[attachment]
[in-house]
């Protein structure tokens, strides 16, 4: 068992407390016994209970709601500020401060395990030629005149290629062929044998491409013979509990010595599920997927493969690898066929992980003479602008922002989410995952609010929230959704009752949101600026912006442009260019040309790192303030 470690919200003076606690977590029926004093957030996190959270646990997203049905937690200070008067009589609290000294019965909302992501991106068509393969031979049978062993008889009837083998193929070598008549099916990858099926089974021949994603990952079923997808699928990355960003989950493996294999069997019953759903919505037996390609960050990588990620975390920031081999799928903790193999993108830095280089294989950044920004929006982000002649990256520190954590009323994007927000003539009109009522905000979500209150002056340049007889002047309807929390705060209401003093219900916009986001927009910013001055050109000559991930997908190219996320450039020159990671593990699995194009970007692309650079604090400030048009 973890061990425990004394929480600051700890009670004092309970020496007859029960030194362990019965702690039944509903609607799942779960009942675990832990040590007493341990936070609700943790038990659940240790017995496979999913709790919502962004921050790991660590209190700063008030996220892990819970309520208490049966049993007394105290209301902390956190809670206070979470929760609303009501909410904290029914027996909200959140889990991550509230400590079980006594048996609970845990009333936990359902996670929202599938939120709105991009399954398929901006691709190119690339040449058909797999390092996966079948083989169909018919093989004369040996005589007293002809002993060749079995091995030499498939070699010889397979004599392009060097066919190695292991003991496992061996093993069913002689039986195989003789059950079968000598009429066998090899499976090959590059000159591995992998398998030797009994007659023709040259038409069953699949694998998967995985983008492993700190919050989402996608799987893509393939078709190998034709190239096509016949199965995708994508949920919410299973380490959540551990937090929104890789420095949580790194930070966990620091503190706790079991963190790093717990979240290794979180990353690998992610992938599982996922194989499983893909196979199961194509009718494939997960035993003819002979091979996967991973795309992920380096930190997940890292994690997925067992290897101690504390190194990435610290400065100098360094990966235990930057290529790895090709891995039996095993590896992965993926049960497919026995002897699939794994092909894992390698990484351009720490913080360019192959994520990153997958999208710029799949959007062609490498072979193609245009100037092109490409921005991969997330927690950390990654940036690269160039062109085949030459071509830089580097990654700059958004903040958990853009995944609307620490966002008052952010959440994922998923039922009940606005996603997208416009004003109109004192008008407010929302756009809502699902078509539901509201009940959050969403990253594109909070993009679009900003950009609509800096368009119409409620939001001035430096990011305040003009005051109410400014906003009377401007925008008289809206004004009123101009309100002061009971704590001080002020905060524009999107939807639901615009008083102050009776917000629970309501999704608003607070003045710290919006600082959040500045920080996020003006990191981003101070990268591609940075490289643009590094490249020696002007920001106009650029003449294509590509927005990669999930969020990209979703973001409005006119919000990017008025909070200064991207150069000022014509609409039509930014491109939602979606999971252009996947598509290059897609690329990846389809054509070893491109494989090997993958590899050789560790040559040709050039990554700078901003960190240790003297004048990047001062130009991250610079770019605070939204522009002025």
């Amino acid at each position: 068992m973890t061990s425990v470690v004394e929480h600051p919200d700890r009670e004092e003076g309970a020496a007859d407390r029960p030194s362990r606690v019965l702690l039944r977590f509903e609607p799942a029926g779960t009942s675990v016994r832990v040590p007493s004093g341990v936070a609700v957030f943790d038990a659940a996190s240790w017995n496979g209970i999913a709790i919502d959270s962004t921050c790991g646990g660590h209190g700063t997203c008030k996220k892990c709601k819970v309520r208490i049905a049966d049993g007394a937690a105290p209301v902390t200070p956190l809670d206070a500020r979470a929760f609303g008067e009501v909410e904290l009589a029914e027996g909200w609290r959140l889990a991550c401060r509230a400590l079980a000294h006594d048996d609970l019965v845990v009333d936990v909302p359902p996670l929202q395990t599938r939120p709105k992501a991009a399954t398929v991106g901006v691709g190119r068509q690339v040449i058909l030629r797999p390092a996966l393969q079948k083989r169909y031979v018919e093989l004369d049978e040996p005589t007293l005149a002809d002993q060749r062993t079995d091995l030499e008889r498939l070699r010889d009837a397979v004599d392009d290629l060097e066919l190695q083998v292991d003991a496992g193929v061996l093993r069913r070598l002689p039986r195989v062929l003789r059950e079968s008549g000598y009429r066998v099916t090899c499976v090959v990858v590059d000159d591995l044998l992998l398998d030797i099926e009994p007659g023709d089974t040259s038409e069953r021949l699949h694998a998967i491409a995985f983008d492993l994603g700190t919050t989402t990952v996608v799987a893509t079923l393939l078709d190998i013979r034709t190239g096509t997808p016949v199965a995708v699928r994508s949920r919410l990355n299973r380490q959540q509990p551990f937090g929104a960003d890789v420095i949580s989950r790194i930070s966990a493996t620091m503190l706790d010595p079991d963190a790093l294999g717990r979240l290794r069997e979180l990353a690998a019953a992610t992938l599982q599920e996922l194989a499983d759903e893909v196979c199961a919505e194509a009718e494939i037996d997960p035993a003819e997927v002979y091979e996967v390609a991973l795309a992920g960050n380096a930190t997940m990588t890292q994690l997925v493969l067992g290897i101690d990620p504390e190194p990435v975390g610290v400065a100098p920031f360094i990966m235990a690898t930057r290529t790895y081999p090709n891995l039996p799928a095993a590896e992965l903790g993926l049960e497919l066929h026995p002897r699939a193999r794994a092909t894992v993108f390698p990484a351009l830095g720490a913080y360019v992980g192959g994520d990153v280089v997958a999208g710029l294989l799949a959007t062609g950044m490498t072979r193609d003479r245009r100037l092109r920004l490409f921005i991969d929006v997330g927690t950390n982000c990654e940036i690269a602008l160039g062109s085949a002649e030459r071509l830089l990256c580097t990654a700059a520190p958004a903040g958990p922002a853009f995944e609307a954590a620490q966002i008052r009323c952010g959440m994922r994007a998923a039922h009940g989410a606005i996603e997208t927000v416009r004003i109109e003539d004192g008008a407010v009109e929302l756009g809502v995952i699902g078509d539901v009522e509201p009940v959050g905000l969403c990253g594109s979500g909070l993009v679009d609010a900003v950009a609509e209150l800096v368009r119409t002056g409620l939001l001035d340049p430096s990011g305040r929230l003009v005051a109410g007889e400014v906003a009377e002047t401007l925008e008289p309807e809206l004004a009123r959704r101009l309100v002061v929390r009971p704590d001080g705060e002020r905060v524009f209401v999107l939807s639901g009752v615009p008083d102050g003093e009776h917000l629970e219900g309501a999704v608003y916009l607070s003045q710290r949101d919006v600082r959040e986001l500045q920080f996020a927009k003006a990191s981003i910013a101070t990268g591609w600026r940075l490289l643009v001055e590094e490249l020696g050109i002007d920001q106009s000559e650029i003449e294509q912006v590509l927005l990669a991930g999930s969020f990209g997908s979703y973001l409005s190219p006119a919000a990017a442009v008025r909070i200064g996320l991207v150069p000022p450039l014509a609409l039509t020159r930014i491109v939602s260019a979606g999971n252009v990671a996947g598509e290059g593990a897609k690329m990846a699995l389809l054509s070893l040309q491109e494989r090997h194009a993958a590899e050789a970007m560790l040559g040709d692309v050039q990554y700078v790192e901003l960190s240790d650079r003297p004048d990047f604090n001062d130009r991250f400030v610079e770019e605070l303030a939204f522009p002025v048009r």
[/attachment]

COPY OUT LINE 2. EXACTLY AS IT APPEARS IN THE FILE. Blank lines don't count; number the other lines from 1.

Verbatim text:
């Protein structure tokens, strides 16, 4: 068992407390016994209970709601500020401060395990030629005149290629062929044998491409013979509990010595599920997927493969690898066929992980003479602008922002989410995952609010929230959704009752949101600026912006442009260019040309790192303030 470690919200003076606690977590029926004093957030996190959270646990997203049905937690200070008067009589609290000294019965909302992501991106068509393969031979049978062993008889009837083998193929070598008549099916990858099926089974021949994603990952079923997808699928990355960003989950493996294999069997019953759903919505037996390609960050990588990620975390920031081999799928903790193999993108830095280089294989950044920004929006982000002649990256520190954590009323994007927000003539009109009522905000979500209150002056340049007889002047309807929390705060209401003093219900916009986001927009910013001055050109000559991930997908190219996320450039020159990671593990699995194009970007692309650079604090400030048009 973890061990425990004394929480600051700890009670004092309970020496007859029960030194362990019965702690039944509903609607799942779960009942675990832990040590007493341990936070609700943790038990659940240790017995496979999913709790919502962004921050790991660590209190700063008030996220892990819970309520208490049966049993007394105290209301902390956190809670206070979470929760609303009501909410904290029914027996909200959140889990991550509230400590079980006594048996609970845990009333936990359902996670929202599938939120709105991009399954398929901006691709190119690339040449058909797999390092996966079948083989169909018919093989004369040996005589007293002809002993060749079995091995030499498939070699010889397979004599392009060097066919190695292991003991496992061996093993069913002689039986195989003789059950079968000598009429066998090899499976090959590059000159591995992998398998030797009994007659023709040259038409069953699949694998998967995985983008492993700190919050989402996608799987893509393939078709190998034709190239096509016949199965995708994508949920919410299973380490959540551990937090929104890789420095949580790194930070966990620091503190706790079991963190790093717990979240290794979180990353690998992610992938599982996922194989499983893909196979199961194509009718494939997960035993003819002979091979996967991973795309992920380096930190997940890292994690997925067992290897101690504390190194990435610290400065100098360094990966235990930057290529790895090709891995039996095993590896992965993926049960497919026995002897699939794994092909894992390698990484351009720490913080360019192959994520990153997958999208710029799949959007062609490498072979193609245009100037092109490409921005991969997330927690950390990654940036690269160039062109085949030459071509830089580097990654700059958004903040958990853009995944609307620490966002008052952010959440994922998923039922009940606005996603997208416009004003109109004192008008407010929302756009809502699902078509539901509201009940959050969403990253594109909070993009679009900003950009609509800096368009119409409620939001001035430096990011305040003009005051109410400014906003009377401007925008008289809206004004009123101009309100002061009971704590001080002020905060524009999107939807639901615009008083102050009776917000629970309501999704608003607070003045710290919006600082959040500045920080996020003006990191981003101070990268591609940075490289643009590094490249020696002007920001106009650029003449294509590509927005990669999930969020990209979703973001409005006119919000990017008025909070200064991207150069000022014509609409039509930014491109939602979606999971252009996947598509290059897609690329990846389809054509070893491109494989090997993958590899050789560790040559040709050039990554700078901003960190240790003297004048990047001062130009991250610079770019605070939204522009002025």